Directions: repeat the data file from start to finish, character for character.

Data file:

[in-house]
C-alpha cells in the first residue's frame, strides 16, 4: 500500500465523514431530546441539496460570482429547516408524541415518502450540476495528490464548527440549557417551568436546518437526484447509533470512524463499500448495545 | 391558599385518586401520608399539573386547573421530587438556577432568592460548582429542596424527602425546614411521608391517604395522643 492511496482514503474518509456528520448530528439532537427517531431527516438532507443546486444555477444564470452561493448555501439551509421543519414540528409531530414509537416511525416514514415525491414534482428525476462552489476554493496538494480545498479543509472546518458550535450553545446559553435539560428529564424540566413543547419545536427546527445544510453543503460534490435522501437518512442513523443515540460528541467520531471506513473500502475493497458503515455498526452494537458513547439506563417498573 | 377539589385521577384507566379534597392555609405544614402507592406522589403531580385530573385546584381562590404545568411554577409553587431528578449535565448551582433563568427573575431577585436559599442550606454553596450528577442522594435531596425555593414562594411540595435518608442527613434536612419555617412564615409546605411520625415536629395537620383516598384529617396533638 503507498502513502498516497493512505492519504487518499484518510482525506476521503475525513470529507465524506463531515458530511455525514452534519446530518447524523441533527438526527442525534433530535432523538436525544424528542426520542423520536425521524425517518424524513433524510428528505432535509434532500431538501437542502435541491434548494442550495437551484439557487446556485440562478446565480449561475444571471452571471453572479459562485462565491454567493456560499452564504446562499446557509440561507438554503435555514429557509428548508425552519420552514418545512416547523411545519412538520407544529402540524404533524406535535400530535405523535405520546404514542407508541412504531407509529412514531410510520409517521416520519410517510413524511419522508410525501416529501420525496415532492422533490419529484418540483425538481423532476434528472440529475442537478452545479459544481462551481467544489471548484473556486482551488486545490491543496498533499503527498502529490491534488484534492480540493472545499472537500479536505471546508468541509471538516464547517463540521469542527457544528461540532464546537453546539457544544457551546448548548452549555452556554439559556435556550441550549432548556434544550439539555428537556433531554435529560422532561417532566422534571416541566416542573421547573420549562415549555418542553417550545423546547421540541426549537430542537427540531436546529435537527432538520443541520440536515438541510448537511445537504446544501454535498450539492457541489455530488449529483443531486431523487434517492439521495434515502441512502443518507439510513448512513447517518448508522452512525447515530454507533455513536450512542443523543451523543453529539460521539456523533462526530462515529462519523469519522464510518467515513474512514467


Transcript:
[in-house]
C-alpha cells in the first residue's frame, strides 16, 4: 500500500465523514431530546441539496460570482429547516408524541415518502450540476495528490464548527440549557417551568436546518437526484447509533470512524463499500448495545 | 391558599385518586401520608399539573386547573421530587438556577432568592460548582429542596424527602425546614411521608391517604395522643 492511496482514503474518509456528520448530528439532537427517531431527516438532507443546486444555477444564470452561493448555501439551509421543519414540528409531530414509537416511525416514514415525491414534482428525476462552489476554493496538494480545498479543509472546518458550535450553545446559553435539560428529564424540566413543547419545536427546527445544510453543503460534490435522501437518512442513523443515540460528541467520531471506513473500502475493497458503515455498526452494537458513547439506563417498573 | 377539589385521577384507566379534597392555609405544614402507592406522589403531580385530573385546584381562590404545568411554577409553587431528578449535565448551582433563568427573575431577585436559599442550606454553596450528577442522594435531596425555593414562594411540595435518608442527613434536612419555617412564615409546605411520625415536629395537620383516598384529617396533638 503507498502513502498516497493512505492519504487518499484518510482525506476521503475525513470529507465524506463531515458530511455525514452534519446530518447524523441533527438526527442525534433530535432523538436525544424528542426520542423520536425521524425517518424524513433524510428528505432535509434532500431538501437542502435541491434548494442550495437551484439557487446556485440562478446565480449561475444571471452571471453572479459562485462565491454567493456560499452564504446562499446557509440561507438554503435555514429557509428548508425552519420552514418545512416547523411545519412538520407544529402540524404533524406535535400530535405523535405520546404514542407508541412504531407509529412514531410510520409517521416520519410517510413524511419522508410525501416529501420525496415532492422533490419529484418540483425538481423532476434528472440529475442537478452545479459544481462551481467544489471548484473556486482551488486545490491543496498533499503527498502529490491534488484534492480540493472545499472537500479536505471546508468541509471538516464547517463540521469542527457544528461540532464546537453546539457544544457551546448548548452549555452556554439559556435556550441550549432548556434544550439539555428537556433531554435529560422532561417532566422534571416541566416542573421547573420549562415549555418542553417550545423546547421540541426549537430542537427540531436546529435537527432538520443541520440536515438541510448537511445537504446544501454535498450539492457541489455530488449529483443531486431523487434517492439521495434515502441512502443518507439510513448512513447517518448508522452512525447515530454507533455513536450512542443523543451523543453529539460521539456523533462526530462515529462519523469519522464510518467515513474512514467